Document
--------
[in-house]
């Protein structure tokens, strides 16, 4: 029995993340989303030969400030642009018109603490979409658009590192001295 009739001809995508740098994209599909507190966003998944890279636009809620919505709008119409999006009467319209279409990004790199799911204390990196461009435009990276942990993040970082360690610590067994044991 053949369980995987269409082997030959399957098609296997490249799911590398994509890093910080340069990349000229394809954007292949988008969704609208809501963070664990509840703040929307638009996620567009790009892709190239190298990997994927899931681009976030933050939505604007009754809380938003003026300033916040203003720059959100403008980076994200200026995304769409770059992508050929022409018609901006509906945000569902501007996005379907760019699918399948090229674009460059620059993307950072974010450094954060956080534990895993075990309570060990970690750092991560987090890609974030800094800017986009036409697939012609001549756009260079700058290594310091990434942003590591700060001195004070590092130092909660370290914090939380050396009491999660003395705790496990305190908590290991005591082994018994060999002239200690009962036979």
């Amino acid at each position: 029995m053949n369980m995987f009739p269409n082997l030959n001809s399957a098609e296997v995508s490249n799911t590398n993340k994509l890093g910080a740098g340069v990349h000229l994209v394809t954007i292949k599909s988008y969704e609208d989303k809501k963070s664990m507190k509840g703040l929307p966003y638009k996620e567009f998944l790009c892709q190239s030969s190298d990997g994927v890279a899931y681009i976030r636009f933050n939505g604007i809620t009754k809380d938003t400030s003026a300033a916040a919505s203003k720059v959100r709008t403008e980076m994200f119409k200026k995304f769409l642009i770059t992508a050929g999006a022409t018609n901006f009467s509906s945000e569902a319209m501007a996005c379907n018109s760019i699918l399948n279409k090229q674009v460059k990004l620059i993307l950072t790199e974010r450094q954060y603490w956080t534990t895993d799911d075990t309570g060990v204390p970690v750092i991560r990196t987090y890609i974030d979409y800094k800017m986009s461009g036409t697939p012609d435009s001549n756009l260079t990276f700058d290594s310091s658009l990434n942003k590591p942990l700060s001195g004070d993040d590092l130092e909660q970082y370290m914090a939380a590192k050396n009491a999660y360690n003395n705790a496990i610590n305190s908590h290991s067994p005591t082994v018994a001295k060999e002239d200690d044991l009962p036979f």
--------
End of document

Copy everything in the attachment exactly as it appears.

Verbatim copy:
[in-house]
């Protein structure tokens, strides 16, 4: 029995993340989303030969400030642009018109603490979409658009590192001295 009739001809995508740098994209599909507190966003998944890279636009809620919505709008119409999006009467319209279409990004790199799911204390990196461009435009990276942990993040970082360690610590067994044991 053949369980995987269409082997030959399957098609296997490249799911590398994509890093910080340069990349000229394809954007292949988008969704609208809501963070664990509840703040929307638009996620567009790009892709190239190298990997994927899931681009976030933050939505604007009754809380938003003026300033916040203003720059959100403008980076994200200026995304769409770059992508050929022409018609901006509906945000569902501007996005379907760019699918399948090229674009460059620059993307950072974010450094954060956080534990895993075990309570060990970690750092991560987090890609974030800094800017986009036409697939012609001549756009260079700058290594310091990434942003590591700060001195004070590092130092909660370290914090939380050396009491999660003395705790496990305190908590290991005591082994018994060999002239200690009962036979």
């Amino acid at each position: 029995m053949n369980m995987f009739p269409n082997l030959n001809s399957a098609e296997v995508s490249n799911t590398n993340k994509l890093g910080a740098g340069v990349h000229l994209v394809t954007i292949k599909s988008y969704e609208d989303k809501k963070s664990m507190k509840g703040l929307p966003y638009k996620e567009f998944l790009c892709q190239s030969s190298d990997g994927v890279a899931y681009i976030r636009f933050n939505g604007i809620t009754k809380d938003t400030s003026a300033a916040a919505s203003k720059v959100r709008t403008e980076m994200f119409k200026k995304f769409l642009i770059t992508a050929g999006a022409t018609n901006f009467s509906s945000e569902a319209m501007a996005c379907n018109s760019i699918l399948n279409k090229q674009v460059k990004l620059i993307l950072t790199e974010r450094q954060y603490w956080t534990t895993d799911d075990t309570g060990v204390p970690v750092i991560r990196t987090y890609i974030d979409y800094k800017m986009s461009g036409t697939p012609d435009s001549n756009l260079t990276f700058d290594s310091s658009l990434n942003k590591p942990l700060s001195g004070d993040d590092l130092e909660q970082y370290m914090a939380a590192k050396n009491a999660y360690n003395n705790a496990i610590n305190s908590h290991s067994p005591t082994v018994a001295k060999e002239d200690d044991l009962p036979f």